920 FORI=1TO3:IFC=K(I,1)ANDD=K(I,2)THENK(I,3)=-1:X=C:Y=D:R=320:GOSUB1560:I=3
930 NEXT:GOTO970

There was a rare problem where a photon torpedo hit would seem to register twice (two explosions in a row).  I think this may have been a result of not gracefully exiting the for next loop as soon as the "hit" Klingon is found (why keep searching for hits on the other Klingons?).  So I added I=3 after the torpedo is found to have hit one of the 3 Klingons that can be in any Quadrant.


I changed the word "DAMAGE" to "EXPLOSION."  It seemed to make more sense. Also, I added a pause (GOSUB1350) and a PRINT@ statement after the message, since occasionally more messages might follow that fill the screen beyond the 16 line limit of the MC-10.


I added a call to line 1700 for a little noise/music when you win.  It seemed anti-climatic otherwise. Line 1700 in the original listing seemed to be an orphan anyway, so I tweaked it for a more congratulatory sound.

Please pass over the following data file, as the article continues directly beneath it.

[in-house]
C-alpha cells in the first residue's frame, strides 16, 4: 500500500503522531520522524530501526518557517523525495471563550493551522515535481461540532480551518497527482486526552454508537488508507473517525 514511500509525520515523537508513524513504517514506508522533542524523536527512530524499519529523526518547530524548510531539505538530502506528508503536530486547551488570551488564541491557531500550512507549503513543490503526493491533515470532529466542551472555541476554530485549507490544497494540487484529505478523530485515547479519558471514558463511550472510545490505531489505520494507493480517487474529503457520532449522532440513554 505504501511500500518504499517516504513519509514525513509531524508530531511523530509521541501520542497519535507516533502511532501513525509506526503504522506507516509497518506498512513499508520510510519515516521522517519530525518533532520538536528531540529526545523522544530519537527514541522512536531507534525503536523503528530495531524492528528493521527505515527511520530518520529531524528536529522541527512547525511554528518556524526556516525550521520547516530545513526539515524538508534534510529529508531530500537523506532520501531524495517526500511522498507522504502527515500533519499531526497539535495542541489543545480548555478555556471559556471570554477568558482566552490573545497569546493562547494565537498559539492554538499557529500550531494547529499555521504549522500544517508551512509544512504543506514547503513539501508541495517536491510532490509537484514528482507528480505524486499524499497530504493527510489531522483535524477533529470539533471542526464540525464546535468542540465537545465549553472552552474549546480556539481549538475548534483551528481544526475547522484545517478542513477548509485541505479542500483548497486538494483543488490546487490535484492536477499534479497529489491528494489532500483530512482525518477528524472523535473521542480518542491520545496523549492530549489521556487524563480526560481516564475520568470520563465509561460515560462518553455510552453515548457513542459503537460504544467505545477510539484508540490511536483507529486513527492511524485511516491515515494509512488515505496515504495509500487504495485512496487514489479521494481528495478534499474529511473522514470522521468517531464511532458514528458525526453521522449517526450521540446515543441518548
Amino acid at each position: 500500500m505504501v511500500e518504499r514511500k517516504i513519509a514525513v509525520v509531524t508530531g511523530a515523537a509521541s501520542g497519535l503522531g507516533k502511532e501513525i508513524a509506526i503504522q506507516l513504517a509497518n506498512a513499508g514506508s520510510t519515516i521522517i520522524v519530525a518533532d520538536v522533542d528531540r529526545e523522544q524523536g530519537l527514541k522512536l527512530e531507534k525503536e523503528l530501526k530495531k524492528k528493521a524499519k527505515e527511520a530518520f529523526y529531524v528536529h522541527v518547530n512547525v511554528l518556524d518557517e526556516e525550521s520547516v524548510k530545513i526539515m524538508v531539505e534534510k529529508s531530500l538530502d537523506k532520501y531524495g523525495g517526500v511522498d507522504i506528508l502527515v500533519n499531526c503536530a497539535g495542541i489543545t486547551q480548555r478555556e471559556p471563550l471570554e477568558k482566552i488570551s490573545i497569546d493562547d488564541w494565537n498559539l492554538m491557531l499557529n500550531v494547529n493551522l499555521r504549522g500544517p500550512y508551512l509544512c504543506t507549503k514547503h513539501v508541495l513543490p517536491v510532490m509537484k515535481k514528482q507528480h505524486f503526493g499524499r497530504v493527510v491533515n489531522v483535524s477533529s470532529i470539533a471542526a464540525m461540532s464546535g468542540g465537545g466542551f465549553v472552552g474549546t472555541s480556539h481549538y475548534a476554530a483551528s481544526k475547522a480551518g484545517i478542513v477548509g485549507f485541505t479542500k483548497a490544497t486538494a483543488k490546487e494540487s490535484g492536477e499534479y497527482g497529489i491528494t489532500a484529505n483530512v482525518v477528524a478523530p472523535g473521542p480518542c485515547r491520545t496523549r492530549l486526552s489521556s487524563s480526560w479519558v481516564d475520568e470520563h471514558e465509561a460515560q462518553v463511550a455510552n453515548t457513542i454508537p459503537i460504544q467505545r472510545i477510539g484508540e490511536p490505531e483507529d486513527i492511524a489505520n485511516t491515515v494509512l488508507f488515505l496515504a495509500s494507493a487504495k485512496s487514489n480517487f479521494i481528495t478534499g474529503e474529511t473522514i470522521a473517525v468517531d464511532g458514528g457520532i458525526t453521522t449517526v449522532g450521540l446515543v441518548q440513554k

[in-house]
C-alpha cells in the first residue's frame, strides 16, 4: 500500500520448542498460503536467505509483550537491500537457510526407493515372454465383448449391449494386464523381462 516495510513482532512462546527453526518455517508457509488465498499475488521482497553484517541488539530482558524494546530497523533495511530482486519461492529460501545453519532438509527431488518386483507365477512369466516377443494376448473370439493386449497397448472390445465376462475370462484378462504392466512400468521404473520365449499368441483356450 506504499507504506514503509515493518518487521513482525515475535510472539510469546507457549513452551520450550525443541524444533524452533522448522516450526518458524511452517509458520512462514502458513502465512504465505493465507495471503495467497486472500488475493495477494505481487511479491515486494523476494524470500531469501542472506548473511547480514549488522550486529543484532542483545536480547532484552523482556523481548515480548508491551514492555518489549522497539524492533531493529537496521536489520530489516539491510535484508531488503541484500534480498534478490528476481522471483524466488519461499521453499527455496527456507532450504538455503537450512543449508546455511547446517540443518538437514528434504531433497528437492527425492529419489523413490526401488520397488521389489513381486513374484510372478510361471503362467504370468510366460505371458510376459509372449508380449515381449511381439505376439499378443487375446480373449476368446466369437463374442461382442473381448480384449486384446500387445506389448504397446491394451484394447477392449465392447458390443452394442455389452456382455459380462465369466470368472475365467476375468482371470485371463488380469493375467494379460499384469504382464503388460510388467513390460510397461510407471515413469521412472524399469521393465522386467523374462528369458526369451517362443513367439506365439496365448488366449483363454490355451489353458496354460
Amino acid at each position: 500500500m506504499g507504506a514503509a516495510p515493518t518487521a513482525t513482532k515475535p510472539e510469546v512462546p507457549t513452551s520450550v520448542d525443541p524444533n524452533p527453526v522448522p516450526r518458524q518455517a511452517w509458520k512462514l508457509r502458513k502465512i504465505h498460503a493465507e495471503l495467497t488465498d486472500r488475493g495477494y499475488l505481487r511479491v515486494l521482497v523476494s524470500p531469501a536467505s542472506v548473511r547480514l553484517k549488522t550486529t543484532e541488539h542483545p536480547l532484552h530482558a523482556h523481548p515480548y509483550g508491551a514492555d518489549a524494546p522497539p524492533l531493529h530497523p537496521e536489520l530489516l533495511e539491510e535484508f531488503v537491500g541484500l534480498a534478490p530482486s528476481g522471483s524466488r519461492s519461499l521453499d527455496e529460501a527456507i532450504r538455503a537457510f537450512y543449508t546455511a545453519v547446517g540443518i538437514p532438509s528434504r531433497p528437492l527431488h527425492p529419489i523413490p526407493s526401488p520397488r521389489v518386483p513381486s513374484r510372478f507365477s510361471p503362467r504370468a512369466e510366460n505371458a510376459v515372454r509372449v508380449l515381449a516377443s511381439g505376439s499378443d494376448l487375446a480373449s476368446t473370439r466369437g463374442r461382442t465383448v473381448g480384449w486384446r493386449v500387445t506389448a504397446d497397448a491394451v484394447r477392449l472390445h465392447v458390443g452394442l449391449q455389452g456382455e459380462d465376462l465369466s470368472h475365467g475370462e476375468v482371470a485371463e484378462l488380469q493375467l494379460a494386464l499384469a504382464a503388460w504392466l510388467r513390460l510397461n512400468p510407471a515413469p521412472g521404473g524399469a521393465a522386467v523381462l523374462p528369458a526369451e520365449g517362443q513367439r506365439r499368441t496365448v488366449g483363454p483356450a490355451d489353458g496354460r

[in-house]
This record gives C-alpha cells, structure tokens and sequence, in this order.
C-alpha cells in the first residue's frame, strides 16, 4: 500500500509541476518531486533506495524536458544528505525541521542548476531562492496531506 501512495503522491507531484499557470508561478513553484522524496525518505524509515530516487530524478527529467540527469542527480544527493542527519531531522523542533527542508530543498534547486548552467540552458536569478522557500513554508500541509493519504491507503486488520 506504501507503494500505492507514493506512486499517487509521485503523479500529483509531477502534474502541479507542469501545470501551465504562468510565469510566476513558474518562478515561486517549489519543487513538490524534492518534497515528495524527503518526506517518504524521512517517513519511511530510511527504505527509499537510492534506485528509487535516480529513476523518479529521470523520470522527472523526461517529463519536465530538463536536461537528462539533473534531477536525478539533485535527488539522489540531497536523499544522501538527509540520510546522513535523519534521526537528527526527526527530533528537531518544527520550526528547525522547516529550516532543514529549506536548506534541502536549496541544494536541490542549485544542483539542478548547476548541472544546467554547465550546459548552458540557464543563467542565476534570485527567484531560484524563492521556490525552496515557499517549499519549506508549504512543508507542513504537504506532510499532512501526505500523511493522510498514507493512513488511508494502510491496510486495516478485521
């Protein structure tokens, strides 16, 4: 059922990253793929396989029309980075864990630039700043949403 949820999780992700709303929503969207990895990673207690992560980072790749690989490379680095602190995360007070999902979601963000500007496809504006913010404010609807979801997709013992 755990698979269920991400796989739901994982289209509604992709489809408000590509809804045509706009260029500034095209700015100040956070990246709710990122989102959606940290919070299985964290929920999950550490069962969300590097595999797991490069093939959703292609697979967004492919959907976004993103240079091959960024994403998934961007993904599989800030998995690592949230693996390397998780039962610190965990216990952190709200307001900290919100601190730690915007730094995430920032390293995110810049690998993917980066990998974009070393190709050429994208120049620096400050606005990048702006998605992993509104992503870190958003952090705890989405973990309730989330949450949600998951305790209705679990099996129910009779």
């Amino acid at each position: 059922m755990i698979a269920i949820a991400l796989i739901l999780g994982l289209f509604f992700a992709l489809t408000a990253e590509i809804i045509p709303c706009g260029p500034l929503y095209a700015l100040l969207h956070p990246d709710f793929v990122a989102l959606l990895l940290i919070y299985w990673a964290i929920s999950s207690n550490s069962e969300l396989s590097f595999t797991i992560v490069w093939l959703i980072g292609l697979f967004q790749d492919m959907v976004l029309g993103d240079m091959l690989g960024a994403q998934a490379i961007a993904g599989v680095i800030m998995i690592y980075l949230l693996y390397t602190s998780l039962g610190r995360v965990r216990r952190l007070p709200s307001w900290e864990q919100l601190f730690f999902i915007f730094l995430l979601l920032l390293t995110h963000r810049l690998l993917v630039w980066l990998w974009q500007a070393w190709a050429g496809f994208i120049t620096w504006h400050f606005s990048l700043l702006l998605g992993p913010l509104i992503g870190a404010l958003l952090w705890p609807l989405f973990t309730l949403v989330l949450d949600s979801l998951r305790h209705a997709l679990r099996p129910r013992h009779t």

1100 CD=0:AF=0
1110 A=0:GOSUB380:PRINT@217,"OPT?  ";
1120 GOSUB390:IFA>6THEN1120
1130 IFA$=CHR$(13)THENONA+1GOTO330,1290,1150,1160,1170,1280,1140:GOTO1120
1131 PRINT@249,B$(A*2+17);:PRINT@281,B$(A*2+18);:GOTO1120
1140 A=0:AF=0:FORJ=1TO8:FORI=1TO8:CC=INT(Z(I,J)/100)...
1141 POKE16424+A+(I-1)*2,CC+112:POKE16425+A+(I-1)*2,Z(I,J)-CC*100-O*10+112-64*O:NEXT:A=A+32:NEXT:O=0:GOTO1110
1160 IFK=0THENGOSUB1620:GOTO1110
1161 AF=1:CC=U:A=V:FORF=1TO3:IFK(F,3)<0THEN1270
1162 TM=F:F=3:NEXT:F=TM:W=K(F,1)...

When in the computer OPT mode, if you select TORPEDO DATA and then select any other options besides GUIDED TORPEDO, you garble the variables used to store your TORPEDO DATA. So I added the AF (auto fire) variable switch to all the Computer options to turn off the GUIDED TORPEDO fire option if you don't select it right after selecting the TORPEDO DATA option. Now GUIDED TORPEDO will only work if you select it after selecting the TORPEDO DATA opt.

1281 IFAF=0THEN1300

This line is the one added to the TORPEDO subroutine to prevent firing (and possible infinite loop) unless the AF variable is set to 1.